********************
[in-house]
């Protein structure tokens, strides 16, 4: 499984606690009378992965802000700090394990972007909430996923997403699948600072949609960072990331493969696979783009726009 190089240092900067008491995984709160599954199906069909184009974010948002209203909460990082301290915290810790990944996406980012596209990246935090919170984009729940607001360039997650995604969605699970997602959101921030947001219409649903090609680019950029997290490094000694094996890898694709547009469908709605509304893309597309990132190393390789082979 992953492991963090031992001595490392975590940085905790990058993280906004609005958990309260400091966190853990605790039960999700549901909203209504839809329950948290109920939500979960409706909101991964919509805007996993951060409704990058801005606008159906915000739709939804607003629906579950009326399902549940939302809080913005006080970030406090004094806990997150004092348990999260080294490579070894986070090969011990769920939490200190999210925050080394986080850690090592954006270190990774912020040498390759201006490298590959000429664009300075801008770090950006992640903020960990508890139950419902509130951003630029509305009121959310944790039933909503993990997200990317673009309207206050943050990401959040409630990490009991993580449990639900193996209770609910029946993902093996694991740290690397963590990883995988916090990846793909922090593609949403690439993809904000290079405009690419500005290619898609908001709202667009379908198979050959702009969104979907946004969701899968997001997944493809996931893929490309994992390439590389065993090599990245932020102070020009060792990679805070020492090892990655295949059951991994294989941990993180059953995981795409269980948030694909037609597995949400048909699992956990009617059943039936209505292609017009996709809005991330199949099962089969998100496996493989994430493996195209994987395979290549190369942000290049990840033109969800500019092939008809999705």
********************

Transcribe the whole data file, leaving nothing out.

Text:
[in-house]
């Protein structure tokens, strides 16, 4: 499984606690009378992965802000700090394990972007909430996923997403699948600072949609960072990331493969696979783009726009 190089240092900067008491995984709160599954199906069909184009974010948002209203909460990082301290915290810790990944996406980012596209990246935090919170984009729940607001360039997650995604969605699970997602959101921030947001219409649903090609680019950029997290490094000694094996890898694709547009469908709605509304893309597309990132190393390789082979 992953492991963090031992001595490392975590940085905790990058993280906004609005958990309260400091966190853990605790039960999700549901909203209504839809329950948290109920939500979960409706909101991964919509805007996993951060409704990058801005606008159906915000739709939804607003629906579950009326399902549940939302809080913005006080970030406090004094806990997150004092348990999260080294490579070894986070090969011990769920939490200190999210925050080394986080850690090592954006270190990774912020040498390759201006490298590959000429664009300075801008770090950006992640903020960990508890139950419902509130951003630029509305009121959310944790039933909503993990997200990317673009309207206050943050990401959040409630990490009991993580449990639900193996209770609910029946993902093996694991740290690397963590990883995988916090990846793909922090593609949403690439993809904000290079405009690419500005290619898609908001709202667009379908198979050959702009969104979907946004969701899968997001997944493809996931893929490309994992390439590389065993090599990245932020102070020009060792990679805070020492090892990655295949059951991994294989941990993180059953995981795409269980948030694909037609597995949400048909699992956990009617059943039936209505292609017009996709809005991330199949099962089969998100496996493989994430493996195209994987395979290549190369942000290049990840033109969800500019092939008809999705």